[ Pobierz całość w formacie PDF ]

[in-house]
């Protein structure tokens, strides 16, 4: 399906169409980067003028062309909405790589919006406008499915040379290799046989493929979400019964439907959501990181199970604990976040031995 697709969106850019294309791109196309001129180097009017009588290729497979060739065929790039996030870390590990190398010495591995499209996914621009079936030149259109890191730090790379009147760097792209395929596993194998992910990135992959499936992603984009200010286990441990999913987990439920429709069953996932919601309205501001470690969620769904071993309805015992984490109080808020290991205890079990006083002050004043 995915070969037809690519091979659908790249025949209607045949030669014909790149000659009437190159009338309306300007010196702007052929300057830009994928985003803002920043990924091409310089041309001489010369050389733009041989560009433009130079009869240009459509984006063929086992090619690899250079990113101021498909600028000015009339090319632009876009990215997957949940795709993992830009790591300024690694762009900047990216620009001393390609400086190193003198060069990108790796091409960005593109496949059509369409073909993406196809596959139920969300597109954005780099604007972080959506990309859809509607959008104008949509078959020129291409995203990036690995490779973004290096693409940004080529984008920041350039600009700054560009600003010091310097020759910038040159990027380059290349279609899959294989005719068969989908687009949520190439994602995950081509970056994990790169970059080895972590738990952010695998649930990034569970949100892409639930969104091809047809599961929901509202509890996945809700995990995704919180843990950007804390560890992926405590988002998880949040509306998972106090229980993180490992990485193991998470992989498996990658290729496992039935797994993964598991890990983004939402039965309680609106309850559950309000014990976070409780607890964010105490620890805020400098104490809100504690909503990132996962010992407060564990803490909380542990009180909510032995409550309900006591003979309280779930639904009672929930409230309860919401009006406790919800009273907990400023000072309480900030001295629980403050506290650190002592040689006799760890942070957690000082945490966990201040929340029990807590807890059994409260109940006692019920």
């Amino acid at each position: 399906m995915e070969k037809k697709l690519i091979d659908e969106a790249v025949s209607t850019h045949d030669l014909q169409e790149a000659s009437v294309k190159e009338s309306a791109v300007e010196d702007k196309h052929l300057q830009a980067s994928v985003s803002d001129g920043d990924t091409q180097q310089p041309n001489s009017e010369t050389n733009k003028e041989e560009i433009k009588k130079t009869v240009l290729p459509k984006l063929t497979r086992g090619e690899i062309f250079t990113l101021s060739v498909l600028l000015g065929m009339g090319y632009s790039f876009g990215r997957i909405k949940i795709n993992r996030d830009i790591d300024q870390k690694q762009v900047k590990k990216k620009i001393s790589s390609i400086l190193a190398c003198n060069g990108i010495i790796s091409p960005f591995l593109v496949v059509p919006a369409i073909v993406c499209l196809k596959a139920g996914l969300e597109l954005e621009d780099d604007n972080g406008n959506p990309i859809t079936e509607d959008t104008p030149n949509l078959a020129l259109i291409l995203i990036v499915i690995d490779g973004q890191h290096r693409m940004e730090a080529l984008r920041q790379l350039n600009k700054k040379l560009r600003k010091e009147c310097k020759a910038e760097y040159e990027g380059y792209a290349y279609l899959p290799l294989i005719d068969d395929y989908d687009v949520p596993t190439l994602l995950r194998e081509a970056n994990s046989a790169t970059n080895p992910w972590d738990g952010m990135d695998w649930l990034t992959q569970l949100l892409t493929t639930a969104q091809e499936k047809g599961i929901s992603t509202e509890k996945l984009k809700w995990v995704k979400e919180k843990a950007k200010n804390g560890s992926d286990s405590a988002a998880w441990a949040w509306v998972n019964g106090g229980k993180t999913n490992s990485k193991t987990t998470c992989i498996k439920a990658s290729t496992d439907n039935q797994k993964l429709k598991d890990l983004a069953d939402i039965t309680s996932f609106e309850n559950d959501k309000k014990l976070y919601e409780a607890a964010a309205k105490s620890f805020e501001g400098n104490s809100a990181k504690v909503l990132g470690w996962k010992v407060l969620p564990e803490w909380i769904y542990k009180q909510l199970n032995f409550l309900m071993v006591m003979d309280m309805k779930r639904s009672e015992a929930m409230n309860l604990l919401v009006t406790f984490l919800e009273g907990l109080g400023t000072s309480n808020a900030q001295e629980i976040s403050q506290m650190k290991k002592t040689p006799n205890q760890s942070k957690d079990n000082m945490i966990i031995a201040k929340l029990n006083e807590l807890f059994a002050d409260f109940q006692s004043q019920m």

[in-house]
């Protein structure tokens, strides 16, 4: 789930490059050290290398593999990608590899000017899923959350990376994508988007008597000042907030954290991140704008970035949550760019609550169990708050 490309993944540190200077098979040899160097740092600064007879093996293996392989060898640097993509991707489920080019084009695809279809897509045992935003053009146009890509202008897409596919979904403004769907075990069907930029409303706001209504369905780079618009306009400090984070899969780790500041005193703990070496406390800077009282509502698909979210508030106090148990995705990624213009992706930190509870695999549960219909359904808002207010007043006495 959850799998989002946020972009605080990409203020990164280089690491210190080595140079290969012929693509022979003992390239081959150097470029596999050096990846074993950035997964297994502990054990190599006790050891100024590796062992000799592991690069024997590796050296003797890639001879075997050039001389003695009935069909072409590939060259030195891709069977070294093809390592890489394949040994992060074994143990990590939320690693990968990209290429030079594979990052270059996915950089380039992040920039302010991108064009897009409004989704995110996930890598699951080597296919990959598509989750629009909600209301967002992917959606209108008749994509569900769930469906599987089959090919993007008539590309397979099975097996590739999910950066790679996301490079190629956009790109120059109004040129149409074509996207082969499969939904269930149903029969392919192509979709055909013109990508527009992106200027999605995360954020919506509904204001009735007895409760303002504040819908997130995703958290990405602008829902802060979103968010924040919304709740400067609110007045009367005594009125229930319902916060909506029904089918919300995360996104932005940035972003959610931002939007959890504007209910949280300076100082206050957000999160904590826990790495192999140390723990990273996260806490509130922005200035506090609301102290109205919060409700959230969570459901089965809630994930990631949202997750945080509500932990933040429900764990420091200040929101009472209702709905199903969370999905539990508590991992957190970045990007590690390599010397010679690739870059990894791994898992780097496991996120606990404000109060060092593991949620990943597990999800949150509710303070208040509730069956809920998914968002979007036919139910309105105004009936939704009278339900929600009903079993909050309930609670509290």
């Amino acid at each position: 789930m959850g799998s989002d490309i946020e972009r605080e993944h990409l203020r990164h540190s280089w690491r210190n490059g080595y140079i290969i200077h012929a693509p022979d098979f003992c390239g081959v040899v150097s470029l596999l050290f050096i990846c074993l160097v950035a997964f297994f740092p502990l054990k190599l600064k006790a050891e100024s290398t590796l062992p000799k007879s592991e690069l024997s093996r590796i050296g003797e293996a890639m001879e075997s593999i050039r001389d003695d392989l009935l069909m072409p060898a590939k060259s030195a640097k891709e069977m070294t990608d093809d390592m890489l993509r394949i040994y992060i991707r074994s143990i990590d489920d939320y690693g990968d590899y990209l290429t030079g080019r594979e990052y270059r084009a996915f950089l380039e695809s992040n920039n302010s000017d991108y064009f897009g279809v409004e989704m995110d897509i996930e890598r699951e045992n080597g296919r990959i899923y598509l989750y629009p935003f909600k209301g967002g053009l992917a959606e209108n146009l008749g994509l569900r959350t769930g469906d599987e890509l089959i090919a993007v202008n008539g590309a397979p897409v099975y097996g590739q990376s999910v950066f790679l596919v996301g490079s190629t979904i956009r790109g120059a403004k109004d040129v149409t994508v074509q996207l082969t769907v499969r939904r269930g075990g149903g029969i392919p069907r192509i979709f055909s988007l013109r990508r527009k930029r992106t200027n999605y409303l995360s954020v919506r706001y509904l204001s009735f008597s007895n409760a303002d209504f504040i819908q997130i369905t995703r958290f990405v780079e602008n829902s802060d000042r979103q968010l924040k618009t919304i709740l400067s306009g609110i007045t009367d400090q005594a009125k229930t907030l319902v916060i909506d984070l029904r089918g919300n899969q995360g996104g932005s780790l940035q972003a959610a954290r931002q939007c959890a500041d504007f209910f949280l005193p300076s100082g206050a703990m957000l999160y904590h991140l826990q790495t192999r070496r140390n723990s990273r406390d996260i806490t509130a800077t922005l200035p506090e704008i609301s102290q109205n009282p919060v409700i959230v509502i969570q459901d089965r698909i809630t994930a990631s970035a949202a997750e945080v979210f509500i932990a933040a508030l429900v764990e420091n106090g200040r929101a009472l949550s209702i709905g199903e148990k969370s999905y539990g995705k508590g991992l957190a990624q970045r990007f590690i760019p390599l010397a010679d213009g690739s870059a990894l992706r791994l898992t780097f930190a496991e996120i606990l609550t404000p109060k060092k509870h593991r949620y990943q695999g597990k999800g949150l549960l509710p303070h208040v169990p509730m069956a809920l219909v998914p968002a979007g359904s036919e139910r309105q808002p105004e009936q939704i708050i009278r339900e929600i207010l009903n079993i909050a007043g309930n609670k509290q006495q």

.The house, the accounts.We begin the grape harvest in less than a tenday.You do understand my mother does not reside here anymore.”He ought.For the first year we had lived under the shadow of my father’s disappearance, my mother had been our mainstay, her strength inspiring, uncompromising.But then the king had ringed Montclaire with soldiers hunting Papa, and this Duplais had come here with his dreadful mage.They had poked about the house, pried, questioned, brutalized my mother with insinuations and threats until her spirit had fractured.By the time of Papa’s trial and condemnation, her distress had deepened into mania.Duplais’ slender face remained cold.Long dark lashes shielded his eyes.“You needn’t concern yourself with Montclaire any longer, damoselle.The Ruggiere titles and lands have been granted elsewhere.”As a fox empties a meadow of birdsong, so did this announcement silence my heart.Papa’s crimes had already exiled Mama, Ambrose, and Lianelle.Now it was my turn.And to my shame, though the terms of my departure were trivial beside madness, prison, or death, I was not sure I could bear it.Montclaire’s expansive vistas, the abundant richness of its soil, the warmth and unpretentious comforts of the rambling house had created a nest for my life’s nurturing.Though the echoes of laughter and playacting, sword fights, my mother’s whimsical singing, and debates over everything from politics to mathematical proofs to shoes were fast fading, I felt safe here, embraced by the warm stone and sweet airs and the robust quiet that I could not seem to find in any city or village.The reprieve that had kept us in our home had always been temporary.I’d known better than to credit the king with some lingering belief in Papa’s innocence that I myself did not hold.My father was a betrayer and a murderer; he was never coming back.Like an automaton, I gestured toward the doorway where Bernard waited, his expression bloodless with shock.“Our steward will show you to a room.It’s very late, and it appears we’ve a great deal to do tomorrow.”“Indeed.As I informed your man, a clerk will arrive in the morning to begin an inventory.You may set aside your family’s personal belongings.Everything else remains with the house.”“Yes.Naturally.I understand.” My lips spoke the proper words, the only words possible.Duplais did not move immediately to join Bernard.His sharply inquisitive gaze fixed on me, as if he could sight straight through my bones.“Have you—? You understand I must ask, damoselle.Why is your sister dead?”“They told me she overreached in her magical studies.I don’t know what that means.Perhaps you could tell me.”“Have you any further information on your father’s whereabouts or activities?”“I have not.” Despite his burrowing stare, I refused to drop my eyes.I was guilty of nothing.“You understand, surely, an intelligent young woman, a daughter so close in mind to her father, that this death signifies some change in his situation, some rising conflict with allies or rivals.I urge you to share whatever you know.” When Duplais came to Montclaire that first time, he had lured us into exposure with this same reasoned urgency.Only at my father’s trial had I observed his steel blades fully bared.“You know nothing of my relationship with my father, sonjeur.Nor do you know anything of my mind.”“Very true.I do not.” He bowed, stiff as an oaken door.“Angels’ peace, damoselle.”Foolish to bait him.Silly, angry bravado, the kind of response for which I had always berated my brother.But I could not grasp his purpose, and the long day and its grinding emotion had deprived me of any more reasoned response.My father had called me the child of his mind.Then he had set about torturing and murdering a girl younger than me.How could I ever come to terms with that?I stumbled up the stair to my own bedchamber.Once behind a closed door, I sat on my bed and screamed into a lapful of pillows, indulging anger and outrage and a shameful dose of self-pity.I would grieve forever for my beloved sister and my mad mother, for my wretched hostage brother, and for the false memory of a father I had worshiped.But for that one hour I mourned the end of one life and the dismal prospects of the next, raging and weeping and cursing my treacherous parent and his cruel king and their damnable conspiracy to steal away the home that was as much a part of me as heart and bones.SELFISH EMOTIONAL INDULGENCE AIDS NOTHING, of course.Certainly not sleep.When my crusted eyes blinked open in the dark hours before dawn, the harsh facts remained unchanged.Even after stripping off shoes and travel-stained skirt and climbing under the sheets, I could not banish them with dreams.My thoughts were already snarled in packing, choosing, leaving.But I refused to yield these last quiet hours alone to Portier de Savin-Duplais and his summons.Some things were more important.Traveling in the dark, lost in the storm of grieving, I had not yet read my sister’s letter.The candle Melusina had left burning on my table was naught but a puddle of wax, but I found another, coaxed a spark from the ashes of my bedchamber hearth to light it, and set it on my family altar beside the stone figurines representing my Cazar grandmother and a young cousin who had died ten years previous.Until I received Lianelle’s death warrant from the Seravain deadhouse, our local verger would not sanctify a tessila for her.Although I had long abandoned my childhood beliefs in the trials of Ixtador Beyond the Veil and the Ten Gates to Heaven in favor of reasoned ethics in this life and speculative ignorance about what might follow, I found comfort in the rituals of remembrance.I invited the memories of my sister to fill my heart as I extracted her packet from my discarded skirt, untied the string, and pulled out the paper bearing my name.The crumpled letter was spotted with candle wax and varicolored blots of ink and tea.Not unexpected from the perennially messy Lianelle.Wiping my eyes with the back of my hand, I smiled and broke her seal.The letter was initially dated ten days past, but the two pages appeared to have been written in fits and starts.I wrapped a shawl about my shift and settled down to read.She had stuffed the red leather packet with scraps of old linen.Nestled in the soft folds was a gold ring, fashioned in the likeness of a falcon’s head.A silver bead had been fitted as the bird’s eye.The packet’s weight derived from a palm-sized round case made of ivory, filled with a coarse gray powder.The nireals must be the two thumb-sized oval pendants of untarnished silver.Pretty trinkets.It was only the thought of magic working that left me queasy.Smoke and mirrors and lies.The letter revealed no hint of the anxiety her wizardly instructor had described.I read on into the second page, a jumble of snippets scrawled in different inks.I’ve had no occasion to post this, as Mage Bourrier has stuck me on the restriction list again—for demonstrating that his “talking door” could be made wholly inarticulate by applying a rasp to the hinges, and silenced altogether with a healthy dollop of grease.As usual, I am named insolent and self-aggrandizing.Ah, but not stupid at least!This last scrap was scrawled with the same pen and ink that scribed my name on the outside of the letter.So she had written it the morning she died [ Pobierz całość w formacie PDF ]